India will have two to five theatre commands to deal with future security challenges along the western and northern borders and the first one is expected to be operational by 2022, Chief of Defence Staff Gen. Bipin Rawat said on Monday, rolling out plans for big-ticket military reforms.
The Chief of Defence Staff said the Western and the Eastern commands of the Indian Navy will be merged into the proposed Peninsular Command and it will take care of security challenges in the entire Indian Ocean region.
Gen Rawat said security challenges in Jammu and Kashmir will be handled by a dedicated theatre command in a major revamp of existing structures.
The Chief of Defence Staff was talking to a group of journalists on his plans for military modernisation.
The government-appointed Gen Rawat as CDS on December 31 to bring in convergence among the three services and restructure military commands to effectively deal with future security challenges.
Gen Rawat also said a new approach of staggered procurement of major military platforms like 114 fighter jets is being firmed up to address the problem of obsolescence.
The Chief of Defence Staff said the proposed peninsular command is likely to take shape by end of 2021 and that its area of the command will range from Sir Creek in the western sector to Sunderbans in the eastern region.
The tri-services command under a naval commander will have air assets as well as the support of the Army, and it will take care of entire responsibility of maritime security challenge in the Indian Ocean Region.
“The security of Indian Ocean region has to be dealt with by one commander and he will not be required to get approval from Delhi for operational matters including movement of ships,” said Gen. Rawat.
He said the proposed air defence command is likely to be rolled out by the middle of next year and certain air assets like missiles of the Indian Army and the Navy will be part of it.
The Chief of Defence Staff said that government plans to have a separate training and doctrinal command modelled on a similar structure in the US, while a separate command will be set up to take care of logistical requirements of the three services.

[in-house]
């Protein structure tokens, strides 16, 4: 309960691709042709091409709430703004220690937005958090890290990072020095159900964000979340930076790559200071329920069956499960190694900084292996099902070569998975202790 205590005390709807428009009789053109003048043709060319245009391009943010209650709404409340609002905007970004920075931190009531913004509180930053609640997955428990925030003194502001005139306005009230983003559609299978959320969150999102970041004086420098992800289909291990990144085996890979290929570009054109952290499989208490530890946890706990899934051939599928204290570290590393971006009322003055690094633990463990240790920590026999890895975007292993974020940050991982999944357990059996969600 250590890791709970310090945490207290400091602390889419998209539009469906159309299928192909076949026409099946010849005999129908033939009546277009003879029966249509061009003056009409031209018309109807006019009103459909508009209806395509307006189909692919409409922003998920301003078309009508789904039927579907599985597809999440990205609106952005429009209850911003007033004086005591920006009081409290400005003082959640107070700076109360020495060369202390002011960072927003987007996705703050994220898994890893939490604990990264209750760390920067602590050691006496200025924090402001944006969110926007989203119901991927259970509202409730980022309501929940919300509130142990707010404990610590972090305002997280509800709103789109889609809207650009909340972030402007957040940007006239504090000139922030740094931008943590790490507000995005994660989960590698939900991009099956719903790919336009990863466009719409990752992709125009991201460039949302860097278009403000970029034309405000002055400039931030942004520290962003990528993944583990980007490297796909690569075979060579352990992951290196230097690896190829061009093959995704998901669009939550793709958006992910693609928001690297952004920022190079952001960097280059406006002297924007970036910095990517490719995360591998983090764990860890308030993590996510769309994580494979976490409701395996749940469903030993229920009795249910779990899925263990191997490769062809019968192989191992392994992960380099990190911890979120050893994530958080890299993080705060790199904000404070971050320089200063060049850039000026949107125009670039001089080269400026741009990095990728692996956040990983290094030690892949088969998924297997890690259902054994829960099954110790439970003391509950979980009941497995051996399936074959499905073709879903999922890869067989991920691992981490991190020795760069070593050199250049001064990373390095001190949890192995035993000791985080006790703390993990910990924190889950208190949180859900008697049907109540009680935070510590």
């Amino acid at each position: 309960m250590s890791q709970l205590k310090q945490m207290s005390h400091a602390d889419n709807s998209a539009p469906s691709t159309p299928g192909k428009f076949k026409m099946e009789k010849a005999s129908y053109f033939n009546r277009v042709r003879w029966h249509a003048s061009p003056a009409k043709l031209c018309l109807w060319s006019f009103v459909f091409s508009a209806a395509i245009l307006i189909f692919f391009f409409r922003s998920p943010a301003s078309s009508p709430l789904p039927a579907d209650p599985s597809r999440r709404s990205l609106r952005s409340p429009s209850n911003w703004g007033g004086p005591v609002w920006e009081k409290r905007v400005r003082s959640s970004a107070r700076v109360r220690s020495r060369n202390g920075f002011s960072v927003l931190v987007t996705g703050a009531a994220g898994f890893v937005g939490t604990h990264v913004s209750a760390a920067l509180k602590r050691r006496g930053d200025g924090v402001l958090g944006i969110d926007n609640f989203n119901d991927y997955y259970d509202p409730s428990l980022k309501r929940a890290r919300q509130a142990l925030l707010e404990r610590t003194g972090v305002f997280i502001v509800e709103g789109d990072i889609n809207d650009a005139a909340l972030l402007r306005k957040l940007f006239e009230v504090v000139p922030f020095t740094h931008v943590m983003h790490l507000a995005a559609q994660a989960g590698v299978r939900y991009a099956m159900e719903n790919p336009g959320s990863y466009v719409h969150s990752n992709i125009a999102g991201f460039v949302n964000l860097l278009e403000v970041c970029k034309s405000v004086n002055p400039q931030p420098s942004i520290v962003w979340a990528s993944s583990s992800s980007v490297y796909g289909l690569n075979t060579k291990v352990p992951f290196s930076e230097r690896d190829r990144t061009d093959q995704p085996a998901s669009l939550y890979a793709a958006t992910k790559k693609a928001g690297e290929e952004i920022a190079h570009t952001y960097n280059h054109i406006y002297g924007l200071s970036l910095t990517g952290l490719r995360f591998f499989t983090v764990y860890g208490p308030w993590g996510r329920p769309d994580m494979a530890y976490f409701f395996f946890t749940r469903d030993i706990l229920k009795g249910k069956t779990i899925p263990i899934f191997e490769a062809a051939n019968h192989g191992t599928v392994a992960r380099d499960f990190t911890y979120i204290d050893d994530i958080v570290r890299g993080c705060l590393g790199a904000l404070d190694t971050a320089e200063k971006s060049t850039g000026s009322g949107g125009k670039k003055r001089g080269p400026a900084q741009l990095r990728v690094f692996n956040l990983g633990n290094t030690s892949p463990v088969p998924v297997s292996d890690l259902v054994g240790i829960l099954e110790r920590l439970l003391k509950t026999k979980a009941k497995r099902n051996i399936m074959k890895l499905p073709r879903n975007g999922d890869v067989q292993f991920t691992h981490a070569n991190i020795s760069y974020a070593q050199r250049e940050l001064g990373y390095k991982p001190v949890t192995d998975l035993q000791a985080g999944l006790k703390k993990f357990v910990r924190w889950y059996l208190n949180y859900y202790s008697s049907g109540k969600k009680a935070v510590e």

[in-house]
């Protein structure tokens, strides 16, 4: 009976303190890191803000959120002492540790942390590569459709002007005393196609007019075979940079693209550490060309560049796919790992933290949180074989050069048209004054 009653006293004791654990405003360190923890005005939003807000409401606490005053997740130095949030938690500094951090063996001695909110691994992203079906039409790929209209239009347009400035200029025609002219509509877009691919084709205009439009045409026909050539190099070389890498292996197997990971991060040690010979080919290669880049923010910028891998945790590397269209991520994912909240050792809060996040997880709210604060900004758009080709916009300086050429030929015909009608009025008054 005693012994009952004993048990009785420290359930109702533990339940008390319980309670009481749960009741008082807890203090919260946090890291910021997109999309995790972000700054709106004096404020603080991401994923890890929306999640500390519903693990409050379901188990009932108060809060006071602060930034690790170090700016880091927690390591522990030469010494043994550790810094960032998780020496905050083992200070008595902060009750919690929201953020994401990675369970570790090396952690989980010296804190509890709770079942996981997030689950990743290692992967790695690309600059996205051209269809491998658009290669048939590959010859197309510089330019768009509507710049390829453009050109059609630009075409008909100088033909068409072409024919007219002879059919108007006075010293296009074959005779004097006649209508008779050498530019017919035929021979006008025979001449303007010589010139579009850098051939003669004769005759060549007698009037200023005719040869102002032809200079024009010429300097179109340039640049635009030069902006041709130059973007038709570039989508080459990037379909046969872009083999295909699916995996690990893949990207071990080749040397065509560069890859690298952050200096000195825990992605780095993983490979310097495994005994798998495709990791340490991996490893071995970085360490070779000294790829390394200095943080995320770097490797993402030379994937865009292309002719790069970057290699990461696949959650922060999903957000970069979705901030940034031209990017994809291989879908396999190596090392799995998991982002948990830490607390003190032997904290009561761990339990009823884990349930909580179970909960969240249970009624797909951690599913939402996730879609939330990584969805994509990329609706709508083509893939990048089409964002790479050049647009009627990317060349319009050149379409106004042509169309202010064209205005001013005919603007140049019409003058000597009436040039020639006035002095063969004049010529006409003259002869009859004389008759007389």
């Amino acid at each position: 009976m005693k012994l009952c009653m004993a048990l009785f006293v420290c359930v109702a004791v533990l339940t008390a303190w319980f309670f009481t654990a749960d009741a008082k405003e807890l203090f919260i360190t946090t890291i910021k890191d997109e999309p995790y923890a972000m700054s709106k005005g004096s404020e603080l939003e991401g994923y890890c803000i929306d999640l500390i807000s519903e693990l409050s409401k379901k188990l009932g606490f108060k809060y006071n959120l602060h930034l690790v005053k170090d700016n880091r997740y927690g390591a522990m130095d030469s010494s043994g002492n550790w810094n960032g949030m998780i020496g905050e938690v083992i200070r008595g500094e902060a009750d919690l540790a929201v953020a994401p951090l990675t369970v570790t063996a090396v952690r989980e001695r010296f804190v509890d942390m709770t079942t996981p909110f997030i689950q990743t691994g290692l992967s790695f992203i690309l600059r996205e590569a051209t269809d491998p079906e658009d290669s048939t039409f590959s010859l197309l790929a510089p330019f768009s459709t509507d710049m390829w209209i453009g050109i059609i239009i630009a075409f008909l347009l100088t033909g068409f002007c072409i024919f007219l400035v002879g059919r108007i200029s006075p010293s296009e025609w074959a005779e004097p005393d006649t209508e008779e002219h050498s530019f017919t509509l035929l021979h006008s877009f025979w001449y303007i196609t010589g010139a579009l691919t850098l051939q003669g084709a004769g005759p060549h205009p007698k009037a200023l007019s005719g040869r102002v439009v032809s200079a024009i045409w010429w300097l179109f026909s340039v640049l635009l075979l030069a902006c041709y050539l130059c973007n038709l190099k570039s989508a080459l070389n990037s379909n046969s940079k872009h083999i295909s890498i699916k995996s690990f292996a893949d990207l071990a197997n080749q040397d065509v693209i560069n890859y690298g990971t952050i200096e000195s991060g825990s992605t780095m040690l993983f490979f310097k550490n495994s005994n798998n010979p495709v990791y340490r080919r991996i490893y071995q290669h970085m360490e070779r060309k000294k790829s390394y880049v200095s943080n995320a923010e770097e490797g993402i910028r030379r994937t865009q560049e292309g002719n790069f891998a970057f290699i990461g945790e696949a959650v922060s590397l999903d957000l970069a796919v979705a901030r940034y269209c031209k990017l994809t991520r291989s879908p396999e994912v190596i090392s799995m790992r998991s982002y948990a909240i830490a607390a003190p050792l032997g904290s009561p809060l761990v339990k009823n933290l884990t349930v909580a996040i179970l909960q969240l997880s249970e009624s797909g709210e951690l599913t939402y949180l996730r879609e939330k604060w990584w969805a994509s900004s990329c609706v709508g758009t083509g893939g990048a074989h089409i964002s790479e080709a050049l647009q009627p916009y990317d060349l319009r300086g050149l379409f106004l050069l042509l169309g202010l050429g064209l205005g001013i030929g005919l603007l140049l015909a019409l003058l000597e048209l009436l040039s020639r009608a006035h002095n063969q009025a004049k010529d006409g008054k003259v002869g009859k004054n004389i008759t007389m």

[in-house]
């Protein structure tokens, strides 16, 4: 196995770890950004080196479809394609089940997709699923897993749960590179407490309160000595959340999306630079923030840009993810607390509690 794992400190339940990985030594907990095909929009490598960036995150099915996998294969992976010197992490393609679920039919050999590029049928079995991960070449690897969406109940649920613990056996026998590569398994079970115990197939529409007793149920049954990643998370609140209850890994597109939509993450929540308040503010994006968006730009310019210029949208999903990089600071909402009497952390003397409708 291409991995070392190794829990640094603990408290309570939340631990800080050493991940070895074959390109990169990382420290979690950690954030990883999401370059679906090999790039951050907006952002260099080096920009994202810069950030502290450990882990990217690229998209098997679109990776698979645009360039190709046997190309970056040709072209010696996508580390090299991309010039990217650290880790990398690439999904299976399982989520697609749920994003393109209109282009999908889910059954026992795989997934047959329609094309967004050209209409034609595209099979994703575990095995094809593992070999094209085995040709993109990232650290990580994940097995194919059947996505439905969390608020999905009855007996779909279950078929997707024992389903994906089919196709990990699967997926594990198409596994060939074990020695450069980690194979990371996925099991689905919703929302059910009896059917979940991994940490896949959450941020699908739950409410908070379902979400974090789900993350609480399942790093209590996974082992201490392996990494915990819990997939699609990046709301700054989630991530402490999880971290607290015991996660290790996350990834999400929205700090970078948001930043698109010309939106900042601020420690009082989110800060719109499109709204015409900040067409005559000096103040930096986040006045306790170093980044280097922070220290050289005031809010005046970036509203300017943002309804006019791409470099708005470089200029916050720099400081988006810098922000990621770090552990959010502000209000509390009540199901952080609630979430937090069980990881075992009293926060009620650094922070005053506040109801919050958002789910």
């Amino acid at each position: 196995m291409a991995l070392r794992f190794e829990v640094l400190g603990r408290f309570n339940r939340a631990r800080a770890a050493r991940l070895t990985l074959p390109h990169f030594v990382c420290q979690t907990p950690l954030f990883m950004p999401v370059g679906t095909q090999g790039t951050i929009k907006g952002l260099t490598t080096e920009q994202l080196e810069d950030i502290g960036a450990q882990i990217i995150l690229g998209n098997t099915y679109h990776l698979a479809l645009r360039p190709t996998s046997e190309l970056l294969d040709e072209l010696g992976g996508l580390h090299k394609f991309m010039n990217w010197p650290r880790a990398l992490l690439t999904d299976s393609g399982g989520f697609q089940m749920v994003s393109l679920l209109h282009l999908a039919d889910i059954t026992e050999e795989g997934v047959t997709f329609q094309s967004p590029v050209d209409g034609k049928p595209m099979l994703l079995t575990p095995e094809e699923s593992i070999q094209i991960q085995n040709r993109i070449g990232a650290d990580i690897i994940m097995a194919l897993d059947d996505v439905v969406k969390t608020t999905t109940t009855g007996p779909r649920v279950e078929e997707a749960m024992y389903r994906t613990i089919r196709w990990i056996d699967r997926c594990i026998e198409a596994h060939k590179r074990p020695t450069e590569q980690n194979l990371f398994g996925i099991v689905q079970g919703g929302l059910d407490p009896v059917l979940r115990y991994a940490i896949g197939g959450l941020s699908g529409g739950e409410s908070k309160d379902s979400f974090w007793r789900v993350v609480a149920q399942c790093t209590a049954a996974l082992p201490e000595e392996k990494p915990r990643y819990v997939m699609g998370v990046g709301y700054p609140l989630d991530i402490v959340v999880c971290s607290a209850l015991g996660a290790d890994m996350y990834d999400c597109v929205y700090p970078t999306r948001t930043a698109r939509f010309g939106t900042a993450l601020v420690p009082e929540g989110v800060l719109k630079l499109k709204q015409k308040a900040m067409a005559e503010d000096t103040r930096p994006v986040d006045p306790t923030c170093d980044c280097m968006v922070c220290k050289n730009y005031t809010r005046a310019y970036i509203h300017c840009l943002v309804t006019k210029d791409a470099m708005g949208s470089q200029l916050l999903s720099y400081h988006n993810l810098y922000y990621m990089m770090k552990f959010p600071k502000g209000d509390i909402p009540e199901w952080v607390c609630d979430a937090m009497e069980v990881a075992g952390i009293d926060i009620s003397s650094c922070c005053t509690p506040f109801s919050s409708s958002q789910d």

He said a team headed by Vice Chief of the Indian Air Force is conducting a study to set up the air defence command and it has been told to complete the study by March 31.
“Then orders will be issued for implementation of the study. We should have the shape of the air defence command by first half of next year,” Gen Rawat said.
On the peninsula command, he said it should be rolled out by the end of next year.
About the theatre commands each of which will have responsibility specific areas of operation, Gen Rawat said the aim is to make India’s first theatre command by 2022.
“We are planning to have a separate theatre command for Jammu and Kashmir which will including the IB (International Boundary) portion,” said Gen Rawat.
Each of the theatre commands will have units of the Army, the Navy and the Air Force and all of them will work as a single entity looking after security challenges in a specified geographical territory under an operational commander.
At present, the Army, Navy and the Air Force have separate commands.
Gen Rawat also indicated that the Indian Navy may not get an approval to have a third aircraft carrier anytime soon as the priority was to bolster its submarine fleet.
He said the cost could be a major factor in deciding on the issue as the aircraft carriers are “very expensive”.
On December 3, Navy Chief Admiral Karambir Singh said the Navy’s long-term plan is to have three aircraft carriers so that two carrier battle groups are ready for deployment in the Indian Ocean Region round-the-clock.
The Navy has been pitching for three aircraft carrier to deal with China’s growing naval prowess and its growing influence over the Indian Ocean region, a strategically key area for India.
Gen Rawat also said that India is looking at having overseas military bases to provide logistics support to its ships and vessels, as the country is looking at expanding its maritime presence.
The CDS has a key role in ensuring optimum utilisation of allocated budget, ushering in more synergy in procurement, training and operations of the services through joint planning and integration.
The other major mandate of the CDS is to facilitate indigenisation of weapons and equipment to the maximum extent possible while formulating the overall defence acquisition plan for the three services.
Gen Rawat said the newly created Department of Military Affairs will handle revenue procurement while the capital procurement will continue to be looked after by the defence secretary.